When fishing season arrives, I am anxious to get out there – it’s time for my buddies and I to get our line in the water and land a few trout. I’ve noticed the day before or the morning of a rain fall, a few of my buddies are reluctant to stick to our fishing plans. Some of them believe it’s not worth it and that getting any bites will be few and far between.
Trout feeding activity increases during rainfall and you can have great success during a day out in the rain. However, choosing the right bait, fly or lure, and selecting the right parts of the water to cast to among other variables come into play.
If you want to know all the ins and outs of fishing for trout in the rain, keep on reading!
Cloudy Rainy Weather vs. Sunny Weather
I’ve caught my fair share of trout on a sunny day but have had better luck on a cloudy or cloudy and rainy day.
I don’t wait for a rainy day in order to go fishing for trout but when the opportunity arises it get’s me even more excited and hopeful to land a personal best or just a beautiful looking trout.
Usually I can plan and know when I will have time to fish and will check the weather updates. If it’s going to be a nice day, I’ll go out in the first few hours of day light, or the last few hours of daylight. Sometimes both in one day. These are the best times to fish for trout on a nice day.
Whenever the rainy conditions are in store, I’ll go out in the morning but if time permits, I will stay out all day long.
Why is fishing in the rain more beneficial versus clear sunny skies?
Being someone who likes peace and quiet, my easy answer is that less people are out doing the same thing.
On a more reasonable perspective shared among anglers that has passed the test of time, in sunny conditions trout are able to see you or your shape moving along the bank and can also identify your fishing line or leader much easier, spooking them into cover.
In rainy conditions, the visibility is reduced with the rain hitting the water resulting in the trout feeling safer. The sun will expose them to predators such as birds, so they tend to play it safe and hide in certain areas, but with rain hitting the water they are likely to increase their feeding habits and expose themselves to do so.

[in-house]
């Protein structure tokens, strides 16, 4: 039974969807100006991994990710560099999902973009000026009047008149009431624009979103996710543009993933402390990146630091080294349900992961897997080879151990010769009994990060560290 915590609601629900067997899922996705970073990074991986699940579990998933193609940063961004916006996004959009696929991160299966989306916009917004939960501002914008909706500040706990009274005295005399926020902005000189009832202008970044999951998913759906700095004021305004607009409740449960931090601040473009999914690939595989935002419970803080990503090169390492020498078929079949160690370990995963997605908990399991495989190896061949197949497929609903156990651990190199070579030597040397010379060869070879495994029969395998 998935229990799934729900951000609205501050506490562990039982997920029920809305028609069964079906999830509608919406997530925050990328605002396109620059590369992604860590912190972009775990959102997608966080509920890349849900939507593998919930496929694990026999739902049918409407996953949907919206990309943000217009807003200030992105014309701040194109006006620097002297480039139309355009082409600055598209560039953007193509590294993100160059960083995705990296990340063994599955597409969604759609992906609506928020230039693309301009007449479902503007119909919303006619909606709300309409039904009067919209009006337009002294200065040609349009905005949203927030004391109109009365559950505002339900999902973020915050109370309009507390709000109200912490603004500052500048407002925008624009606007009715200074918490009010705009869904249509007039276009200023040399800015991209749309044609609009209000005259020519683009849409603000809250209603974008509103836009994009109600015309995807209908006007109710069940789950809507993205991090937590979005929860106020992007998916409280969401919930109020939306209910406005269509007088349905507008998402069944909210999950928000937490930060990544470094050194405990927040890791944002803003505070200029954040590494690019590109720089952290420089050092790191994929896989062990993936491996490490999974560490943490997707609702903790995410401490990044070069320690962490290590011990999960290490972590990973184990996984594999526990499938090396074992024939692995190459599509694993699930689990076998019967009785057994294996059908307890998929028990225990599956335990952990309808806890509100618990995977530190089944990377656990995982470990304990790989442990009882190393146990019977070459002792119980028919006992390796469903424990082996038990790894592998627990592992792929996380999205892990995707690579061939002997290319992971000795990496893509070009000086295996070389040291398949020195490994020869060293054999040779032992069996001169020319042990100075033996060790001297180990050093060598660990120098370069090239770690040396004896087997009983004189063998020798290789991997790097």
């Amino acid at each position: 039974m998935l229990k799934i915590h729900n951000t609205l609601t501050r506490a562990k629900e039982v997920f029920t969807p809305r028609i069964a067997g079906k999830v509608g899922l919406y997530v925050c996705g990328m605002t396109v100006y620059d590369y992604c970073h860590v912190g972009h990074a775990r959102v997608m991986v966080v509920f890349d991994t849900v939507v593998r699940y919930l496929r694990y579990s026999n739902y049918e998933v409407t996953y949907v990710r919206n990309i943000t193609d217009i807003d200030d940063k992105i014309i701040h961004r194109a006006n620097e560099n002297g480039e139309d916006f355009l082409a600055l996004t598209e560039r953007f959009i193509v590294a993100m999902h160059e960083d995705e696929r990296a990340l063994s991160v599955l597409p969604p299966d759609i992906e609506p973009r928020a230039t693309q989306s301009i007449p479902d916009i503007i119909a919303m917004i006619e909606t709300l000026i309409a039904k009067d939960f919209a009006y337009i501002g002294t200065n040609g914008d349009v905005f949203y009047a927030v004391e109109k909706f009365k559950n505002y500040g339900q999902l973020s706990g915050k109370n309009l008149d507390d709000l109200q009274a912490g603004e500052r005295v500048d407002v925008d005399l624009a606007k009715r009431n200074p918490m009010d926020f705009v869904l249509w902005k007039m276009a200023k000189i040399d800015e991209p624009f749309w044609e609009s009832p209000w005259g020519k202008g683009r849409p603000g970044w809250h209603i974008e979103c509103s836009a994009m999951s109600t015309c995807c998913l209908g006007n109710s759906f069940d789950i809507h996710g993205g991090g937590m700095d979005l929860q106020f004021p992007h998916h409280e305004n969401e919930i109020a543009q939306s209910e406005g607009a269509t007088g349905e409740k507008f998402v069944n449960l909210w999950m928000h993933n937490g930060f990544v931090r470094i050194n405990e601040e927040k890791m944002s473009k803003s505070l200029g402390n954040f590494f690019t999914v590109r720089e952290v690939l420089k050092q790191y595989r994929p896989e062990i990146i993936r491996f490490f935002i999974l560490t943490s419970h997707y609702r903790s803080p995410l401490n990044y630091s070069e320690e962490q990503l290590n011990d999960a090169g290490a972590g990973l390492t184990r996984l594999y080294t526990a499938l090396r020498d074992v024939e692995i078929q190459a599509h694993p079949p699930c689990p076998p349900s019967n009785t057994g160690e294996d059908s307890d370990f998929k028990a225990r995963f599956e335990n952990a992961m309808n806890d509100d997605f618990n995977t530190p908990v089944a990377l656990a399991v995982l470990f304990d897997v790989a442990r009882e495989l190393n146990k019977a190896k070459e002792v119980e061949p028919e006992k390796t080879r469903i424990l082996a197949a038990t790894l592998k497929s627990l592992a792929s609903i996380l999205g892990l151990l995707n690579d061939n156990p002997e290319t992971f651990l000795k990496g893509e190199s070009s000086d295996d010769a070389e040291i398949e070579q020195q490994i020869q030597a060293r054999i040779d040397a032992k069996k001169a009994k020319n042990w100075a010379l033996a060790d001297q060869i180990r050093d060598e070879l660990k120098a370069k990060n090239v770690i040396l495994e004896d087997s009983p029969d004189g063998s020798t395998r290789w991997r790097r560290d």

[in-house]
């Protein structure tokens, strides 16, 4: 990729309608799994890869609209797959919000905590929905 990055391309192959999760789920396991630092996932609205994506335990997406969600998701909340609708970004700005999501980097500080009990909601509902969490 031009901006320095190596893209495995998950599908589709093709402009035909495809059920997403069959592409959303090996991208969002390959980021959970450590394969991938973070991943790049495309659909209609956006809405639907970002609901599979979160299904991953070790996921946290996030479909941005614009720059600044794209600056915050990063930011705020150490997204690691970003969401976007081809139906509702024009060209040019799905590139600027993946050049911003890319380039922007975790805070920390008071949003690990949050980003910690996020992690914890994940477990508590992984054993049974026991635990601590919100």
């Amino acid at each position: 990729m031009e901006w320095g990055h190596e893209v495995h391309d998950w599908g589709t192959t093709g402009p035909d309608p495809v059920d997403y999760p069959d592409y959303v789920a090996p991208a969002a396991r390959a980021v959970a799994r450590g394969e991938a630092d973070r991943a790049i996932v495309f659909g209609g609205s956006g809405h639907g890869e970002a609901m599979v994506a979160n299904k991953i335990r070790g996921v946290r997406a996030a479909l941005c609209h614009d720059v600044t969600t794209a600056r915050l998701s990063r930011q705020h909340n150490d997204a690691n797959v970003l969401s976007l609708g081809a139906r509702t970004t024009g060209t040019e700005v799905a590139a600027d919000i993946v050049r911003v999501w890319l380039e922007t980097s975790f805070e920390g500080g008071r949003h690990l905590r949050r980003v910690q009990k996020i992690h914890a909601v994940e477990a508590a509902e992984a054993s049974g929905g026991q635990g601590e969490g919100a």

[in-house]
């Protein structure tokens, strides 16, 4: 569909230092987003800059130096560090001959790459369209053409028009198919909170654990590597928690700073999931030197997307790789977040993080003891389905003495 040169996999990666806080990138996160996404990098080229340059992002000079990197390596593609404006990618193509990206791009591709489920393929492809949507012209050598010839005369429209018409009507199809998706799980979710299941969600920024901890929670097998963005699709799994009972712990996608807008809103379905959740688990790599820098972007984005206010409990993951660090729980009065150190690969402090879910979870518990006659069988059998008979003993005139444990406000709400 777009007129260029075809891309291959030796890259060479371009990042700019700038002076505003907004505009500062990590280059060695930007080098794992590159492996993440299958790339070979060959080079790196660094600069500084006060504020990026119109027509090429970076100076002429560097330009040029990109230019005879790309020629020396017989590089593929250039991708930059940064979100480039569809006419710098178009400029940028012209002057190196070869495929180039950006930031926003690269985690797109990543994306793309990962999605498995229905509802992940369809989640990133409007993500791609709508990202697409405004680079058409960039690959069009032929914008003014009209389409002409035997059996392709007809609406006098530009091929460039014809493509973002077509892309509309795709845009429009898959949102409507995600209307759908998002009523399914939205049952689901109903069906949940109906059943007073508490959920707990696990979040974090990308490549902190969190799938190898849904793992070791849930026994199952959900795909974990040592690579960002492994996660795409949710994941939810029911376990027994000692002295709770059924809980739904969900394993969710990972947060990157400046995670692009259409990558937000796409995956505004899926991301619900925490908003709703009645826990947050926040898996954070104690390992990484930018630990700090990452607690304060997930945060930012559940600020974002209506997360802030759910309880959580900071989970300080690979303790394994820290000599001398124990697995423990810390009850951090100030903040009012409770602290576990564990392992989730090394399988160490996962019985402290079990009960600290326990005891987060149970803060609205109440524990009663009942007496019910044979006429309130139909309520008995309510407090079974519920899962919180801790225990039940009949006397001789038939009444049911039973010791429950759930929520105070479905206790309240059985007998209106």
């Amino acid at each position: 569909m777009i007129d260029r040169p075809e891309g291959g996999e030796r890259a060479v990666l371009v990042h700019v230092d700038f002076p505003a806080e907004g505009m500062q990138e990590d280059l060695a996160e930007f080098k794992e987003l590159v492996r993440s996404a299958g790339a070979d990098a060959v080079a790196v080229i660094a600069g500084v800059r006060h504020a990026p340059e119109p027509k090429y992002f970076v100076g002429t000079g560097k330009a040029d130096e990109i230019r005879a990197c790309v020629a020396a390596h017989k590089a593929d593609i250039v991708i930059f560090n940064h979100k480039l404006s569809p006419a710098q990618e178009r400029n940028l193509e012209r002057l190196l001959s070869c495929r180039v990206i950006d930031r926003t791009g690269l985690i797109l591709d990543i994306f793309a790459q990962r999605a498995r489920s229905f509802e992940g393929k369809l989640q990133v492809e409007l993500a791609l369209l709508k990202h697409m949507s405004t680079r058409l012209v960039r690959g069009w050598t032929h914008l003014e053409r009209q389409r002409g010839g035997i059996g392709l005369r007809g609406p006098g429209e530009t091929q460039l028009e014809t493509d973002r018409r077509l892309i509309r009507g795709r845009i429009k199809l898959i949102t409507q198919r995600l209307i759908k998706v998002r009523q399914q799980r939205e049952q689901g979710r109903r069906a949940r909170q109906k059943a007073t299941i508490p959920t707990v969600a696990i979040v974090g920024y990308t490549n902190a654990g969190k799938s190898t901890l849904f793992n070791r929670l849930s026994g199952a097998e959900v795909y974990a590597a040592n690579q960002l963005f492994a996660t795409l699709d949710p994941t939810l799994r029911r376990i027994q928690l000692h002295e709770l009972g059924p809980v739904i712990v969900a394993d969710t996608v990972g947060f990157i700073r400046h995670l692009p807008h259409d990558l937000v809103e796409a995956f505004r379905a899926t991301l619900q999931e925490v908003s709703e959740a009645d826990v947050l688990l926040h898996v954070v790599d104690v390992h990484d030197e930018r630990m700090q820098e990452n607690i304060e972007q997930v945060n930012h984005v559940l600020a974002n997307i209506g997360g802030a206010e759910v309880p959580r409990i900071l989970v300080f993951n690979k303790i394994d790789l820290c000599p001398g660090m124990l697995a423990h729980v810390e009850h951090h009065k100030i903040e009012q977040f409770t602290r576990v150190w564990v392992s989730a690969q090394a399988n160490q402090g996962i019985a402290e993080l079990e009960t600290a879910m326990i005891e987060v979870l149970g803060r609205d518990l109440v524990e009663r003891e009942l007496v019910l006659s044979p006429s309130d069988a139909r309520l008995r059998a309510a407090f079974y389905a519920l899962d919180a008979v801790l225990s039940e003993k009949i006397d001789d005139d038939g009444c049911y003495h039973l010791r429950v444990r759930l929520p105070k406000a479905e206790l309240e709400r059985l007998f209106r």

Adding to the case that fishing for trout in the rain is as effective or more effective than in clear conditions, are that insects in which trout eat are more active or plentiful in the rain as they get washed into the water off the bank. Adding to this, aquatic species are also disturbed creating another appetizing dinner trout cannot resist.
Lastly, in months such as July and August when the weather has been extremely nice, and the water is low with no movement there tends to be a depletion of oxygen in the water. When the downpour starts, the oxygen amount changes, and the rainwater cools the water off – this can activate a stagnant trout.
Applying the thought process above for any type of rain condition won’t always be effective. Let’s look more into the different rain conditions we encounter as anglers:
Light Rain or Drizzle Conditions
Trout season can bring many rainy days and as mentioned above, the rain can cool off a rather warm body of water and increase trout activity.
However, if the rainfall is too light or is jus a mist, chances are this won’t reduce your visibility on the bank or reduce the ability of the trout to see your line. This also isn’t enough for a flying predator to stop hunting for prey and trout will recognize this by seeing the predator monitoring above.